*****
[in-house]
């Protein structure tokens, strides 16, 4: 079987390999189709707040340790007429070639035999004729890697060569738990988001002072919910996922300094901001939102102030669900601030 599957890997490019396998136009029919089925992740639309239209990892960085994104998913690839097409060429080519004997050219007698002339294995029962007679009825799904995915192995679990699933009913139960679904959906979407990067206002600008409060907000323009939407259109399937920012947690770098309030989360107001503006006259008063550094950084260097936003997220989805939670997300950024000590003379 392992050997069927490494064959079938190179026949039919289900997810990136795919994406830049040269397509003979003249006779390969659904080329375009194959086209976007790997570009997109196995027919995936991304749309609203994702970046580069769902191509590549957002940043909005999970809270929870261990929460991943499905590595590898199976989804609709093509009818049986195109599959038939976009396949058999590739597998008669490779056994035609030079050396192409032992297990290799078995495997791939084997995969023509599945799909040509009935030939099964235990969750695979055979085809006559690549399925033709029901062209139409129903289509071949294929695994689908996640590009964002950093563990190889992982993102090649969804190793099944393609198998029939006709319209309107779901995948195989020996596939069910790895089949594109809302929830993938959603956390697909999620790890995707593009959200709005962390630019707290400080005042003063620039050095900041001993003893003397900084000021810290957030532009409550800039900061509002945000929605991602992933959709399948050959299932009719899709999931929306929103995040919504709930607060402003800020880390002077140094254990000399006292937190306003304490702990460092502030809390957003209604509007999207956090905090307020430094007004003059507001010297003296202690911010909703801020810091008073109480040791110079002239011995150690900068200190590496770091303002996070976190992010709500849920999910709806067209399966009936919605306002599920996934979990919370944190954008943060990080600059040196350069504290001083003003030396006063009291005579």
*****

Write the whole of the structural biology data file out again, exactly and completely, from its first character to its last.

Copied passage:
[in-house]
């Protein structure tokens, strides 16, 4: 079987390999189709707040340790007429070639035999004729890697060569738990988001002072919910996922300094901001939102102030669900601030 599957890997490019396998136009029919089925992740639309239209990892960085994104998913690839097409060429080519004997050219007698002339294995029962007679009825799904995915192995679990699933009913139960679904959906979407990067206002600008409060907000323009939407259109399937920012947690770098309030989360107001503006006259008063550094950084260097936003997220989805939670997300950024000590003379 392992050997069927490494064959079938190179026949039919289900997810990136795919994406830049040269397509003979003249006779390969659904080329375009194959086209976007790997570009997109196995027919995936991304749309609203994702970046580069769902191509590549957002940043909005999970809270929870261990929460991943499905590595590898199976989804609709093509009818049986195109599959038939976009396949058999590739597998008669490779056994035609030079050396192409032992297990290799078995495997791939084997995969023509599945799909040509009935030939099964235990969750695979055979085809006559690549399925033709029901062209139409129903289509071949294929695994689908996640590009964002950093563990190889992982993102090649969804190793099944393609198998029939006709319209309107779901995948195989020996596939069910790895089949594109809302929830993938959603956390697909999620790890995707593009959200709005962390630019707290400080005042003063620039050095900041001993003893003397900084000021810290957030532009409550800039900061509002945000929605991602992933959709399948050959299932009719899709999931929306929103995040919504709930607060402003800020880390002077140094254990000399006292937190306003304490702990460092502030809390957003209604509007999207956090905090307020430094007004003059507001010297003296202690911010909703801020810091008073109480040791110079002239011995150690900068200190590496770091303002996070976190992010709500849920999910709806067209399966009936919605306002599920996934979990919370944190954008943060990080600059040196350069504290001083003003030396006063009291005579």